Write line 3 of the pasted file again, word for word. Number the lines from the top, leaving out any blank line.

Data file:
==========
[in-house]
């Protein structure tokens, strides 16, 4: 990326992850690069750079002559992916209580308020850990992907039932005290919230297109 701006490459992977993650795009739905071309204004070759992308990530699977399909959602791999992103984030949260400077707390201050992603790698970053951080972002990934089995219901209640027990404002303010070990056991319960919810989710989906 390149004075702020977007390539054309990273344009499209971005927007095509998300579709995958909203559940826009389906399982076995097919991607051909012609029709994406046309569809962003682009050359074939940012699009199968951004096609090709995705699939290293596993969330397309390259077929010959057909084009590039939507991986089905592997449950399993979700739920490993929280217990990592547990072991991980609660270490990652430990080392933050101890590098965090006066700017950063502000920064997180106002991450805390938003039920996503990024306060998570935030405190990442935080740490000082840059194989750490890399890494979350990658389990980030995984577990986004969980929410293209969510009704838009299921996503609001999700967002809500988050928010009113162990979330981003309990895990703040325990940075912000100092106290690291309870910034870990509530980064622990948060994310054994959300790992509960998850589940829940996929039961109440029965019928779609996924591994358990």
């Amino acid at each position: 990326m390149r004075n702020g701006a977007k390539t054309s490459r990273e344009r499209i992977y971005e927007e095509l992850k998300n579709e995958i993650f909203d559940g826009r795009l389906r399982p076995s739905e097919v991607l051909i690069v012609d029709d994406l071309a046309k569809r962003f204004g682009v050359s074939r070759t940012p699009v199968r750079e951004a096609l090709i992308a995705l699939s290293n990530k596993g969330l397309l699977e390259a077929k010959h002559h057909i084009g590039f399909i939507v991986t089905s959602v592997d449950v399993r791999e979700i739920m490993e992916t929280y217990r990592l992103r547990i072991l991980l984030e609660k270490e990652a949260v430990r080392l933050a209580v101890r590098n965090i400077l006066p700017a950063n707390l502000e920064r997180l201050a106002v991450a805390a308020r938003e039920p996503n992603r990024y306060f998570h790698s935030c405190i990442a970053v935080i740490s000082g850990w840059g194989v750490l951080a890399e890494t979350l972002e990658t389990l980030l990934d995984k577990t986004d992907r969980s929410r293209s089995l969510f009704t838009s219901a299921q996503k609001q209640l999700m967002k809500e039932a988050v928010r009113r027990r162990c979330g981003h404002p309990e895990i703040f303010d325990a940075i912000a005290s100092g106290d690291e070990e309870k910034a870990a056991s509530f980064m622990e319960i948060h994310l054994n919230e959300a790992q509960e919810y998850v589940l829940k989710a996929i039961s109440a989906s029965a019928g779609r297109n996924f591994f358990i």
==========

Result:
């Amino acid at each position: 990326m390149r004075n702020g701006a977007k390539t054309s490459r990273e344009r499209i992977y971005e927007e095509l992850k998300n579709e995958i993650f909203d559940g826009r795009l389906r399982p076995s739905e097919v991607l051909i690069v012609d029709d994406l071309a046309k569809r962003f204004g682009v050359s074939r070759t940012p699009v199968r750079e951004a096609l090709i992308a995705l699939s290293n990530k596993g969330l397309l699977e390259a077929k010959h002559h057909i084009g590039f399909i939507v991986t089905s959602v592997d449950v399993r791999e979700i739920m490993e992916t929280y217990r990592l992103r547990i072991l991980l984030e609660k270490e990652a949260v430990r080392l933050a209580v101890r590098n965090i400077l006066p700017a950063n707390l502000e920064r997180l201050a106002v991450a805390a308020r938003e039920p996503n992603r990024y306060f998570h790698s935030c405190i990442a970053v935080i740490s000082g850990w840059g194989v750490l951080a890399e890494t979350l972002e990658t389990l980030l990934d995984k577990t986004d992907r969980s929410r293209s089995l969510f009704t838009s219901a299921q996503k609001q209640l999700m967002k809500e039932a988050v928010r009113r027990r162990c979330g981003h404002p309990e895990i703040f303010d325990a940075i912000a005290s100092g106290d690291e070990e309870k910034a870990a056991s509530f980064m622990e319960i948060h994310l054994n919230e959300a790992q509960e919810y998850v589940l829940k989710a996929i039961s109440a989906s029965a019928g779609r297109n996924f591994f358990i």